Most common Bash date commands for timestamping

From time to time I get asked how to use the date command to generate a timestamp. Here is an idiot-friendly script you can post for reference in your team’s bin/ if you get interrupted about timestamp questions or have an aversion to typing phrases like “man date” (with or without a space).

All but the first and last two produce filename-friendly strings. (Thanks to Rich for the reminder to include UTC and timezoned stamps here):

#! /bin/bash

# An overly obvious reference for most commonly requested bash timestamps
# Now all you Mac fags can stop pestering me.

cat << EOD
        Format/result         |       Command              |          Output
------------------------------+----------------------------+------------------------------
YY-MM-DD_hh:mm:ss             | date +%F_%T                | $(date +%F_%T)
YYMMDD_hhmmss                 | date +%Y%m%d_%H%M%S        | $(date +%Y%m%d_%H%M%S)
YYMMDD_hhmmss (UTC version)   | date --utc +%Y%m%d_%H%M%SZ | $(date --utc +%Y%m%d_%H%M%SZ)
YYMMDD_hhmmss (with local TZ) | date +%Y%m%d_%H%M%S%Z      | $(date +%Y%m%d_%H%M%S%Z)
YYMMSShhmmss                  | date +%Y%m%d%H%M%S         | $(date +%Y%m%d%H%M%S)
YYMMSShhmmssnnnnnnnnn         | date +%Y%m%d%H%M%S%N       | $(date +%Y%m%d%H%M%S%N)
Seconds since UNIX epoch:     | date +%s                   | $(date +%s)
Nanoseconds only:             | date +%N                   | $(date +%N)
Nanoseconds since UNIX epoch: | date +%s%N                 | $(date +%s%N)
ISO8601 UTC timestamp         | date --utc +%FT%TZ         | $(date --utc +%FT%TZ)
ISO8601 Local TZ timestamp    | date +%FT%T%Z              | $(date +%FT%T%Z)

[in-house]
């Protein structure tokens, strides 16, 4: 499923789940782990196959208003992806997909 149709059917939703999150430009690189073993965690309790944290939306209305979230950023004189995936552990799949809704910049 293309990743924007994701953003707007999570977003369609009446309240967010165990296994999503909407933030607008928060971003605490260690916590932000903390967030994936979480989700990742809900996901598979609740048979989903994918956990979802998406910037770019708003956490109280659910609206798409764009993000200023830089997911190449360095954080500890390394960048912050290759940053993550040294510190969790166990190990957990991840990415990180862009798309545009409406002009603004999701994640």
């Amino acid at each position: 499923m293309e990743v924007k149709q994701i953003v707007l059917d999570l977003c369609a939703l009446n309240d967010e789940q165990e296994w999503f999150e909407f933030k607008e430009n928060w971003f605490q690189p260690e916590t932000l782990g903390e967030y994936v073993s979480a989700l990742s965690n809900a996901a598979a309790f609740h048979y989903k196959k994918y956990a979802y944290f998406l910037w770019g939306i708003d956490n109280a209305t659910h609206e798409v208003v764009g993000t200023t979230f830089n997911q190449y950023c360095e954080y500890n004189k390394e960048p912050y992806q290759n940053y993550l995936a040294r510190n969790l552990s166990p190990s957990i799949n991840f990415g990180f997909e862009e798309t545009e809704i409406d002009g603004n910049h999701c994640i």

EOD

If executed, it will produce the (obvious) output:

        Format/result         |       Command              |          Output
------------------------------+----------------------------+------------------------------
YY-MM-DD_hh:mm:ss             | date +%F_%T                | 2013-05-17_10:16:09
YYMMDD_hhmmss                 | date +%Y%m%d_%H%M%S        | 20130517_101609
YYMMDD_hhmmss (UTC version)   | date --utc +%Y%m%d_%H%M%SZ | 20130517_011609Z
YYMMDD_hhmmss (with local TZ) | date +%Y%m%d_%H%M%S%Z      | 20130517_101609JST
YYMMSShhmmss                  | date +%Y%m%d%H%M%S         | 20130517101609
YYMMSShhmmssnnnnnnnnn         | date +%Y%m%d%H%M%S%N       | 20130517101609418928482
Seconds since UNIX epoch:     | date +%s                   | 1368753369
Nanoseconds only:             | date +%N                   | 427187053
Nanoseconds since UNIX epoch: | date +%s%N                 | 1368753369431083605
ISO8601 UTC timestamp         | date --utc +%FT%TZ         | 2013-05-17T01:16:09Z
ISO8601 Local TZ timestamp    | date +%FT%T%Z              | 2013-05-17T10:16:09JST

3 thoughts on “Most common Bash date commands for timestamping

  1. Rich

    You nearly made me choke with those non-UTC timestamps! You want to add date --utc +%FT%TZ and date +%FT%T%Z? The “T” makes it a little harder to read at first, but it’s correct per ISO 8601.

    Reply
  2. zxq9 Post author

    @Rich
    Not a bad point. I didn’t include anything with timezones. I didn’t articulate this clearly, but the primary motivation for the post/script was being pestered with questions about how to produce filename-friendly timestamps in scripts — hence the lack of characters that are tricky on some operating systems (colons, in particular).

    Anyway, its easy to forget about timezones living in a country where there is only one! I’ve updated the post with your examples, because they are indeed useful.

    Thanks for the input!

    Reply

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